Why Is My Water Heater Leaking?

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Whether you depend on a gas or electric water heater to provide you with calming hot showers or baths, as well as provide your washing machine with water hot enough to successfully clean your clothes, you want to make sure that water stays in the water heater tank until it’s needed… and not leaking onto the basement or laundry room floor. If you’re seeing a puddle forming around the base of the water heater and you don’t know why, Repair Clinic has some answers for you.

Following a water heater’s water trail

Gas water heaters will use either a pilot or a hot surface ignition system to ignite a burner positioned directly under the bottom of the tank to heat the water. Most electric water heaters use two electric heating elements to warm the water in the tank. But how the water enters the tank and how that water can leak out is the same regardless of the water heater model.

A dip tube ensures all the water in the tank is heated thoroughly

Water from the home’s main water supply line enters the water heater through the incoming cold water pipe and into a dip tube secured within the tank. The dip tube distributes the incoming water to the bottom of the tank to ensure that all of the water is heated evenly. If the dip tube deteriorates and breaks the incoming water will stay near the top of the tank where it won’t heat properly. Once heated, the water travels through the outgoing hot water pipe to your home’s bathrooms, kitchen, and laundry room.

A dielectric union is needed to avoid electrolytic corrosion

Both the incoming cold water pipe and the outgoing hot water pipe connect to galvanized steel pipes on the tank. Since many homes have copper plumbing, a dielectric union is needed to connect the two types of piping. Without this union, the pipes can deteriorate due to electrolytic corrosion, a process that occurs when water flows across two dissimilar metals. If your home has copper plumbing, but your water heater does not have a dielectric union, that water leak could be caused by the deterioration of the pipe connections directly above the unit.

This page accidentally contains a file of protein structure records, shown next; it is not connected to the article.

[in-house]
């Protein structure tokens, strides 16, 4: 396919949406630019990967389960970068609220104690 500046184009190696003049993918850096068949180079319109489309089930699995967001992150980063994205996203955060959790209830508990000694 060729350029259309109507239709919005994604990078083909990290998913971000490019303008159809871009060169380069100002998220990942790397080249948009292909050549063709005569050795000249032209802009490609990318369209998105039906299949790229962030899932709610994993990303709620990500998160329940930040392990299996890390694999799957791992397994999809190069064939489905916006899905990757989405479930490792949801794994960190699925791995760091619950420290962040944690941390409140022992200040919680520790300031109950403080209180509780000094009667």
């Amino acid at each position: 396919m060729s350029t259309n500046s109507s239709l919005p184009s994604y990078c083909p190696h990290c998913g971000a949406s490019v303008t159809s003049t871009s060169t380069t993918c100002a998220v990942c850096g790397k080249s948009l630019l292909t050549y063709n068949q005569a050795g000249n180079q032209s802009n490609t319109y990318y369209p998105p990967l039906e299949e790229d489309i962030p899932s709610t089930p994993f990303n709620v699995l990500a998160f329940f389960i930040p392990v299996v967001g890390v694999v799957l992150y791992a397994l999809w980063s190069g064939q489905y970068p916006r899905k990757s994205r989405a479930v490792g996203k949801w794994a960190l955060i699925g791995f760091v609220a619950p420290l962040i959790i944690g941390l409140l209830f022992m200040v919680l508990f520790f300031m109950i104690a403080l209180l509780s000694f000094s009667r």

An anode rod is used to attract corrosive minerals

While water heater tanks are traditionally metallic, the interior of the tank is coated with enamel to help prevent chemicals, salt, and other minerals from corroding the metal. As an additional safety precaution, an anode rod is used within the tank to attract corrosive minerals. Some water sources, such as well water, will attack the anode rod which can result in a strong sulfur smell. However, removing the anode rod is not recommended since the corrosive minerals the rod attracts can quickly deteriorate the tank resulting in a leak.

Water flow is controlled by three valves

Most water heaters will have three valves to control the water flow: a shut-off valve attached to the incoming cold water pipe, a drain valve near the bottom of the tank, and a temperature and pressure relief valve near the top. The shut-off valve is primarily used to stop water from entering the tank when repairs are required (replacing a heating element, for example, or another valve). You will also need to close this valve when flushing out old water from the tank.

As we’ve already discussed, mineral deposits can collect in the tank over time. To avoid deposit build-up, the drain valve can be opened to flush out old water that contains these mineral deposits. How often should this be done? Repair Clinic recommends flushing out all of the water from the tank once every few years. However, if your home uses well water (which contains more minerals than a municipal water supply), you may want to do this more frequently.

When water is supposed to spill out of a water heater